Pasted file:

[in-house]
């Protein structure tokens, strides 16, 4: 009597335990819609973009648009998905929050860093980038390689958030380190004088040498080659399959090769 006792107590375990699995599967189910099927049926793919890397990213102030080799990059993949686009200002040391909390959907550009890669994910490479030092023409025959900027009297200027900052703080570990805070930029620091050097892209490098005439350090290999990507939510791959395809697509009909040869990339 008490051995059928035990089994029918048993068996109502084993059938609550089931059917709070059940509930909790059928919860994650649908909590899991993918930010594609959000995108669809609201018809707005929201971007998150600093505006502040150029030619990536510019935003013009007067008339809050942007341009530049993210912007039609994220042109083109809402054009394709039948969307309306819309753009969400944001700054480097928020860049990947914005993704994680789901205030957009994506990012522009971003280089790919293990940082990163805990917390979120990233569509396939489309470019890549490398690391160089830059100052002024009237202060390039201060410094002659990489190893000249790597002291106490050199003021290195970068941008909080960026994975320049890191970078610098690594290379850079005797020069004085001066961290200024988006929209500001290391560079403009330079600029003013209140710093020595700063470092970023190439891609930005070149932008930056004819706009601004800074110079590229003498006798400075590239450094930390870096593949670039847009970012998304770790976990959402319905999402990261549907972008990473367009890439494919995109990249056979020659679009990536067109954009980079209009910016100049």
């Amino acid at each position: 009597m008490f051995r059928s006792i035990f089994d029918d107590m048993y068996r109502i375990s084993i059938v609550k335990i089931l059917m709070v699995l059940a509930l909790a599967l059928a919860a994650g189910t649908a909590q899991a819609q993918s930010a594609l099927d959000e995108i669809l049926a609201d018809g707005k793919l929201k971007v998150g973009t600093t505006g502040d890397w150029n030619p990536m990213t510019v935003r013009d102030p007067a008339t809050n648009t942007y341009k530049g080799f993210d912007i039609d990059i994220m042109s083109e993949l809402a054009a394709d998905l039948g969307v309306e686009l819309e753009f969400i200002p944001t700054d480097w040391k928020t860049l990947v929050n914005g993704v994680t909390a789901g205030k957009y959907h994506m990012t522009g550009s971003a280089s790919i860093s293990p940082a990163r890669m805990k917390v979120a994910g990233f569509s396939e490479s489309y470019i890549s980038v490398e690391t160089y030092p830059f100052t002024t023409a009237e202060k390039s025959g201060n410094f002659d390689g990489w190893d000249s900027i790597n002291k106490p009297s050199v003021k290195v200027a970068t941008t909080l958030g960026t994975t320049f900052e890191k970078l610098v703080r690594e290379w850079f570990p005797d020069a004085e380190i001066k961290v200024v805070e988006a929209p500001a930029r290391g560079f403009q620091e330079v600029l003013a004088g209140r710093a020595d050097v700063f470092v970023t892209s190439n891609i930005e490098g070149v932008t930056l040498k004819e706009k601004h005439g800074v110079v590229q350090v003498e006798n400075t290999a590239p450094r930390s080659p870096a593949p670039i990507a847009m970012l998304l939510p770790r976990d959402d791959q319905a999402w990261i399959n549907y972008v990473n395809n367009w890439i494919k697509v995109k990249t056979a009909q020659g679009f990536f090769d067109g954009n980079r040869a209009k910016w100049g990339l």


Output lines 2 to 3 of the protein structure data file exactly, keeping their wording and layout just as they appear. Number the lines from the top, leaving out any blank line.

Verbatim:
């Protein structure tokens, strides 16, 4: 009597335990819609973009648009998905929050860093980038390689958030380190004088040498080659399959090769 006792107590375990699995599967189910099927049926793919890397990213102030080799990059993949686009200002040391909390959907550009890669994910490479030092023409025959900027009297200027900052703080570990805070930029620091050097892209490098005439350090290999990507939510791959395809697509009909040869990339 008490051995059928035990089994029918048993068996109502084993059938609550089931059917709070059940509930909790059928919860994650649908909590899991993918930010594609959000995108669809609201018809707005929201971007998150600093505006502040150029030619990536510019935003013009007067008339809050942007341009530049993210912007039609994220042109083109809402054009394709039948969307309306819309753009969400944001700054480097928020860049990947914005993704994680789901205030957009994506990012522009971003280089790919293990940082990163805990917390979120990233569509396939489309470019890549490398690391160089830059100052002024009237202060390039201060410094002659990489190893000249790597002291106490050199003021290195970068941008909080960026994975320049890191970078610098690594290379850079005797020069004085001066961290200024988006929209500001290391560079403009330079600029003013209140710093020595700063470092970023190439891609930005070149932008930056004819706009601004800074110079590229003498006798400075590239450094930390870096593949670039847009970012998304770790976990959402319905999402990261549907972008990473367009890439494919995109990249056979020659679009990536067109954009980079209009910016100049």
């Amino acid at each position: 009597m008490f051995r059928s006792i035990f089994d029918d107590m048993y068996r109502i375990s084993i059938v609550k335990i089931l059917m709070v699995l059940a509930l909790a599967l059928a919860a994650g189910t649908a909590q899991a819609q993918s930010a594609l099927d959000e995108i669809l049926a609201d018809g707005k793919l929201k971007v998150g973009t600093t505006g502040d890397w150029n030619p990536m990213t510019v935003r013009d102030p007067a008339t809050n648009t942007y341009k530049g080799f993210d912007i039609d990059i994220m042109s083109e993949l809402a054009a394709d998905l039948g969307v309306e686009l819309e753009f969400i200002p944001t700054d480097w040391k928020t860049l990947v929050n914005g993704v994680t909390a789901g205030k957009y959907h994506m990012t522009g550009s971003a280089s790919i860093s293990p940082a990163r890669m805990k917390v979120a994910g990233f569509s396939e490479s489309y470019i890549s980038v490398e690391t160089y030092p830059f100052t002024t023409a009237e202060k390039s025959g201060n410094f002659d390689g990489w190893d000249s900027i790597n002291k106490p009297s050199v003021k290195v200027a970068t941008t909080l958030g960026t994975t320049f900052e890191k970078l610098v703080r690594e290379w850079f570990p005797d020069a004085e380190i001066k961290v200024v805070e988006a929209p500001a930029r290391g560079f403009q620091e330079v600029l003013a004088g209140r710093a020595d050097v700063f470092v970023t892209s190439n891609i930005e490098g070149v932008t930056l040498k004819e706009k601004h005439g800074v110079v590229q350090v003498e006798n400075t290999a590239p450094r930390s080659p870096a593949p670039i990507a847009m970012l998304l939510p770790r976990d959402d791959q319905a999402w990261i399959n549907y972008v990473n395809n367009w890439i494919k697509v995109k990249t056979a009909q020659g679009f990536f090769d067109g954009n980079r040869a209009k910016w100049g990339l």